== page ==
But if you thought the only thing you have to look forward to is Freedom 75, reading this book will cheer you up. Retiring at age 65 may in fact be a perfectly reasonable objective and you might even be able to afford a nice annual vacation or two while you are still well enough to travel.
Every family has multiple financial priorities. If you have small children and a big mortgage it is often daunting to think about saving for anything more than a family night out at a local fast food restaurant.
But one way to manage your money is to pay yourself first by allocating specific amounts to savings and having these amounts moved into different jars (or accounts) as soon as your paycheque is deposited into your account.
In Part 2 of the series “how to save for retirement” we will focus on several of the tax-assisted or tax–deferred savings plans available to you and some tips for using them effectively.
Government benefits: Every working Canadian must pay into the Canada Pension Plan or the Quebec Pension Plan until age 65. In addition, Old Age Security is payable to Canadians or legal residents living in Canada who lived in the country at least 10 years before age 65 and Canadians or legal residents living outside Canada who lived in the country at least 20 years before age 65. Lower income OAS recipients may also be eligible for the Guaranteed income Supplement (GIS). But changes to government benefit programs mean you can take benefits later or in some cases earlier (with a penalty). When developing a retirement savings plan you should understand how these programs work and the benefits you can expect to receive. You also need to decide when it makes the most financial sense for you to start collecting CPP and OAS.
Saskatchewan Pension Plan: The Saskatchewan Pension Plan is a defined contribution pension plan open to all Canadians with registered retirement savings plan (RRSP) room. You can contribute up to $2,500/year or transfer in up to $10,000/year from another unlocked RRSP. Low fees (one percent/year on average) and consistent returns (average of 8.13% over 28 years since inception) make SPP an excellent investment. The program is very flexible because how much you contribute and when is up to you. Funds are locked in until your selected retirement date, between ages 55 and 71.
Registered Retirement Savings Plan: In 2014 you can contribute 18% of your previous year’s income to a maximum of $24,270 to your RRSP minus specified amounts contributed to other registered savings accounts. Unused contribution room can be carried forward. You can find your RRSP limit on line (A) of the RRSP Deduction Limit Statement, on your latest notice of assessment or notice of reassessment from the Canada Revenue Agency.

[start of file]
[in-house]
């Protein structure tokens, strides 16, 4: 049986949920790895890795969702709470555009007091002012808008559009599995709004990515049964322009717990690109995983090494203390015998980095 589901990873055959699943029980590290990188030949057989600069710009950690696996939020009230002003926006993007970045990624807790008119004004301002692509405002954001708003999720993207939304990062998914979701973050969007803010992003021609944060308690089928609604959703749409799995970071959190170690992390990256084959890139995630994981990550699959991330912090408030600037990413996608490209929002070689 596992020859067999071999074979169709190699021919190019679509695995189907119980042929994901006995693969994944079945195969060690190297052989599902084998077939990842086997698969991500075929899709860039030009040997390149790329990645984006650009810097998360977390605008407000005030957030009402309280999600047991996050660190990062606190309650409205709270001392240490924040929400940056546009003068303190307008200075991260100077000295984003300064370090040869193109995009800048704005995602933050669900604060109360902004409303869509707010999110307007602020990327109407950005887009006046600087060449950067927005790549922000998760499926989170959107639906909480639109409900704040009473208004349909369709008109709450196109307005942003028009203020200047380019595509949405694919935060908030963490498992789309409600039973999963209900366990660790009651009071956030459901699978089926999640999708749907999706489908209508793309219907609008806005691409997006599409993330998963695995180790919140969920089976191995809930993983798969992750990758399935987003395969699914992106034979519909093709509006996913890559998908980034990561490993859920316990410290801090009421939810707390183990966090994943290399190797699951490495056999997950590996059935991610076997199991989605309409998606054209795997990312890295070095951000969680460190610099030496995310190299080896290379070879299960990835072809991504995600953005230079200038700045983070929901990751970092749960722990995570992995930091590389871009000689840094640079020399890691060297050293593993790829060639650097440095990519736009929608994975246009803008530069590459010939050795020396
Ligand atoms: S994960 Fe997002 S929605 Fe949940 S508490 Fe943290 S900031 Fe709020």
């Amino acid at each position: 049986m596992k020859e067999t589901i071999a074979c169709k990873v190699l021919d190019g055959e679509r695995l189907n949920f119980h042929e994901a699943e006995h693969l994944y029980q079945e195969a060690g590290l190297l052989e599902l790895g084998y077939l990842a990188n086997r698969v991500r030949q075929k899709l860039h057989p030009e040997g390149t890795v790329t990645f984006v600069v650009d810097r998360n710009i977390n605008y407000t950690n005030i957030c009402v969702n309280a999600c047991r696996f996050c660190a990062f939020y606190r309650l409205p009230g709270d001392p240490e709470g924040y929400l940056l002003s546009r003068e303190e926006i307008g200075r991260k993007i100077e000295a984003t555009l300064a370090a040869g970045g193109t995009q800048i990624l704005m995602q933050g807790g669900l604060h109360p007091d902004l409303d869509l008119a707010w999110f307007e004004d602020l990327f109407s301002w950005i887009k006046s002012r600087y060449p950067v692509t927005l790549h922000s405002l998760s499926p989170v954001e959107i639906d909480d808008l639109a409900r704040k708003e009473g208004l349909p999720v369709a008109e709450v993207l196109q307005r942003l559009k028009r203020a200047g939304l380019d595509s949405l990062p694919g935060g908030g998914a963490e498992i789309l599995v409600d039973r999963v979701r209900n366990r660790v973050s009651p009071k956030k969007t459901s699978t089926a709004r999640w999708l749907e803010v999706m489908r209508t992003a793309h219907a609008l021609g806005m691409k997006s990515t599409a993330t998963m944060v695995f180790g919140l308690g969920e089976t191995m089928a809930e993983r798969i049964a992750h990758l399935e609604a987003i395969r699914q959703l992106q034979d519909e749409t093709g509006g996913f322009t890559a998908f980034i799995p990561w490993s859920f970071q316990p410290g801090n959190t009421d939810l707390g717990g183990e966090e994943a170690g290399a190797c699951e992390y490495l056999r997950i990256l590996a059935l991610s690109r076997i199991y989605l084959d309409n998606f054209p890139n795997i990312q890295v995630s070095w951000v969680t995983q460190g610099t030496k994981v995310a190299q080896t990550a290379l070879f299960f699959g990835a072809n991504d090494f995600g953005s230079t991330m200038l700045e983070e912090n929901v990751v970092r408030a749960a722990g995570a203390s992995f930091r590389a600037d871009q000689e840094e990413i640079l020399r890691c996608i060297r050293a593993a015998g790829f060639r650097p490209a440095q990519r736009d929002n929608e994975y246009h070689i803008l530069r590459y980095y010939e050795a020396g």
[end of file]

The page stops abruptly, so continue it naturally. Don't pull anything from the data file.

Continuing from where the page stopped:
RRSP withdrawals: One weakness of an RRSP as a retirement savings vehicle is that you can withdraw money at any time. If you do withdraw RRSP funds you will pay tax on withdrawals at your normal tax rate, the contribution room is lost and you lose the benefit of future tax-free compounding. However, the Home Buyers’ Plan and the Lifelong Learning Plan permit you to withdraw amounts from your RRSP in specific circumstances without triggering a tax bill and require you to repay the money, usually over 15 years.
Tax deductible: Contributions to SPP, RRSPs and other registered pension plans are tax deductible. If you participate in one or more of these plans and have not already arranged to have less tax taken off at source, you may get a hefty income tax return. There are lots of ways to spend this windfall including taking a vacation or paying down debt. However, in his book The Smart Debt Coach, author Talbot Stevens says reinvesting your tax returns into an RRSP is the best way to get the full benefit of compounding in the plan.
Deferring tax deduction: There is no minimum age for an RRSP. In order to make contributions to an RRSP account, a minor needs to have earned income the previous year and have filed an income tax return. If a thrifty young person or anyone with a low income makes RRSP contributions, deferring taking the tax deduction until they are in a higher tax bracket means they will get a bigger bank for their savings bucks. The last RRSP contribution a taxpayer can make is in the year they turn 71.